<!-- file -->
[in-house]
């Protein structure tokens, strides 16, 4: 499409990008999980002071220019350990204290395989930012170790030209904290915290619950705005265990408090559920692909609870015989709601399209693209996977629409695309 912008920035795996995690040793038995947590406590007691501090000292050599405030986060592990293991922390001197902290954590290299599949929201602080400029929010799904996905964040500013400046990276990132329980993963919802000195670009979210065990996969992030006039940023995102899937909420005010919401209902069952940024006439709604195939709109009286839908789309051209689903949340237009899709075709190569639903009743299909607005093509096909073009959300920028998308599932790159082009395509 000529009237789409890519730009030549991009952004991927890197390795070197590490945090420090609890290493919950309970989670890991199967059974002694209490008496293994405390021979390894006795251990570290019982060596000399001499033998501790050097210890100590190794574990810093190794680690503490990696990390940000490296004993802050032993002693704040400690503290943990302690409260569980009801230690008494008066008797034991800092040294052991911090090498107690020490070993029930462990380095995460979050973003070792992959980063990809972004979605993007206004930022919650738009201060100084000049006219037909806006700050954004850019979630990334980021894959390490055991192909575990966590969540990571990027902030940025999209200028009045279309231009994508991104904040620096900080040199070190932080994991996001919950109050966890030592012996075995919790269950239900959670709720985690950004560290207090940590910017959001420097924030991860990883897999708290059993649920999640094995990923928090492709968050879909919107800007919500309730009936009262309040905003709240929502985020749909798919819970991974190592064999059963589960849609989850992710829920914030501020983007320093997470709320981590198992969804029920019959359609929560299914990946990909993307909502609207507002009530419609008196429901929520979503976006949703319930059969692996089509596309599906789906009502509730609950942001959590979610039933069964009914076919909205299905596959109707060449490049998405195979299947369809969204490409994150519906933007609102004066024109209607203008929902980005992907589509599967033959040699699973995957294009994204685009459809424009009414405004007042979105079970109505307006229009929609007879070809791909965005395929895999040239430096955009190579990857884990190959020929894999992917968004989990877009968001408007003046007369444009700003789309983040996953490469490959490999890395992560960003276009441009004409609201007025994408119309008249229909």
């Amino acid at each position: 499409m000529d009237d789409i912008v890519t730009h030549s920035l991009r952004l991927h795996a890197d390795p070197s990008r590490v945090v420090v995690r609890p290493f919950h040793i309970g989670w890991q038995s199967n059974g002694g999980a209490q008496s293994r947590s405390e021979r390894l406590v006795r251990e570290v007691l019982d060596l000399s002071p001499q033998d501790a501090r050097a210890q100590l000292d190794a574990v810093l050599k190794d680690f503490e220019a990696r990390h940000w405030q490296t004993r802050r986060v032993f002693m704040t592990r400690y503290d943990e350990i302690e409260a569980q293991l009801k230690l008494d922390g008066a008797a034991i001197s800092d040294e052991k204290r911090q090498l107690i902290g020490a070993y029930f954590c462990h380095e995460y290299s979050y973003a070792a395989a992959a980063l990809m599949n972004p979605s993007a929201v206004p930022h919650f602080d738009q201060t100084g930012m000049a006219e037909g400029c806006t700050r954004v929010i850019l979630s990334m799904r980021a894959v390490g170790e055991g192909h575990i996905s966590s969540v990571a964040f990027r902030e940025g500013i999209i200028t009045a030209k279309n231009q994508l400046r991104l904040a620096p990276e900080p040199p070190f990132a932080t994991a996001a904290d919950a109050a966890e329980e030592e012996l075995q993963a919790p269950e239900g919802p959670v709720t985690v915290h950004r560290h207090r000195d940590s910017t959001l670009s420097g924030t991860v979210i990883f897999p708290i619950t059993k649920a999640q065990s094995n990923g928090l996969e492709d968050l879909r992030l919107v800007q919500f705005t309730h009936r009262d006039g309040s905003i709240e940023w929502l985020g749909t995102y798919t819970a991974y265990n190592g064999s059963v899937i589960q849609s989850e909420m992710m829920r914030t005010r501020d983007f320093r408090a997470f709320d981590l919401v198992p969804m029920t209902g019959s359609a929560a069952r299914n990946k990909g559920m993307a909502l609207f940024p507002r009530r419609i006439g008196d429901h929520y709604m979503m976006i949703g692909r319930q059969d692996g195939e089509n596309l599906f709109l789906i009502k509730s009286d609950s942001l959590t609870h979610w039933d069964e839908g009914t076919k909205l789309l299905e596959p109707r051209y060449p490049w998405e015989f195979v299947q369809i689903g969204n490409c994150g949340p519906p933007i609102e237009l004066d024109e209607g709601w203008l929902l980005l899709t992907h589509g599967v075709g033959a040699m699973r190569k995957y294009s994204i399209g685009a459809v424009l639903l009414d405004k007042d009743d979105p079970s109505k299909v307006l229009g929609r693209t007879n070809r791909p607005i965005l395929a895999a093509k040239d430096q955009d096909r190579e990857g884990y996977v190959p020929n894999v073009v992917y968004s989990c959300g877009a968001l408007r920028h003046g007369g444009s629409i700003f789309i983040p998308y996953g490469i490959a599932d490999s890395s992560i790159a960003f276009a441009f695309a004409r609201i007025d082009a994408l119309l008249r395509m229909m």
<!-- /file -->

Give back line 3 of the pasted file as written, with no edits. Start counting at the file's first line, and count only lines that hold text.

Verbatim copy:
């Amino acid at each position: 499409m000529d009237d789409i912008v890519t730009h030549s920035l991009r952004l991927h795996a890197d390795p070197s990008r590490v945090v420090v995690r609890p290493f919950h040793i309970g989670w890991q038995s199967n059974g002694g999980a209490q008496s293994r947590s405390e021979r390894l406590v006795r251990e570290v007691l019982d060596l000399s002071p001499q033998d501790a501090r050097a210890q100590l000292d190794a574990v810093l050599k190794d680690f503490e220019a990696r990390h940000w405030q490296t004993r802050r986060v032993f002693m704040t592990r400690y503290d943990e350990i302690e409260a569980q293991l009801k230690l008494d922390g008066a008797a034991i001197s800092d040294e052991k204290r911090q090498l107690i902290g020490a070993y029930f954590c462990h380095e995460y290299s979050y973003a070792a395989a992959a980063l990809m599949n972004p979605s993007a929201v206004p930022h919650f602080d738009q201060t100084g930012m000049a006219e037909g400029c806006t700050r954004v929010i850019l979630s990334m799904r980021a894959v390490g170790e055991g192909h575990i996905s966590s969540v990571a964040f990027r902030e940025g500013i999209i200028t009045a030209k279309n231009q994508l400046r991104l904040a620096p990276e900080p040199p070190f990132a932080t994991a996001a904290d919950a109050a966890e329980e030592e012996l075995q993963a919790p269950e239900g919802p959670v709720t985690v915290h950004r560290h207090r000195d940590s910017t959001l670009s420097g924030t991860v979210i990883f897999p708290i619950t059993k649920a999640q065990s094995n990923g928090l996969e492709d968050l879909r992030l919107v800007q919500f705005t309730h009936r009262d006039g309040s905003i709240e940023w929502l985020g749909t995102y798919t819970a991974y265990n190592g064999s059963v899937i589960q849609s989850e909420m992710m829920r914030t005010r501020d983007f320093r408090a997470f709320d981590l919401v198992p969804m029920t209902g019959s359609a929560a069952r299914n990946k990909g559920m993307a909502l609207f940024p507002r009530r419609i006439g008196d429901h929520y709604m979503m976006i949703g692909r319930q059969d692996g195939e089509n596309l599906f709109l789906i009502k509730s009286d609950s942001l959590t609870h979610w039933d069964e839908g009914t076919k909205l789309l299905e596959p109707r051209y060449p490049w998405e015989f195979v299947q369809i689903g969204n490409c994150g949340p519906p933007i609102e237009l004066d024109e209607g709601w203008l929902l980005l899709t992907h589509g599967v075709g033959a040699m699973r190569k995957y294009s994204i399209g685009a459809v424009l639903l009414d405004k007042d009743d979105p079970s109505k299909v307006l229009g929609r693209t007879n070809r791909p607005i965005l395929a895999a093509k040239d430096q955009d096909r190579e990857g884990y996977v190959p020929n894999v073009v992917y968004s989990c959300g877009a968001l408007r920028h003046g007369g444009s629409i700003f789309i983040p998308y996953g490469i490959a599932d490999s890395s992560i790159a960003f276009a441009f695309a004409r609201i007025d082009a994408l119309l008249r395509m229909m």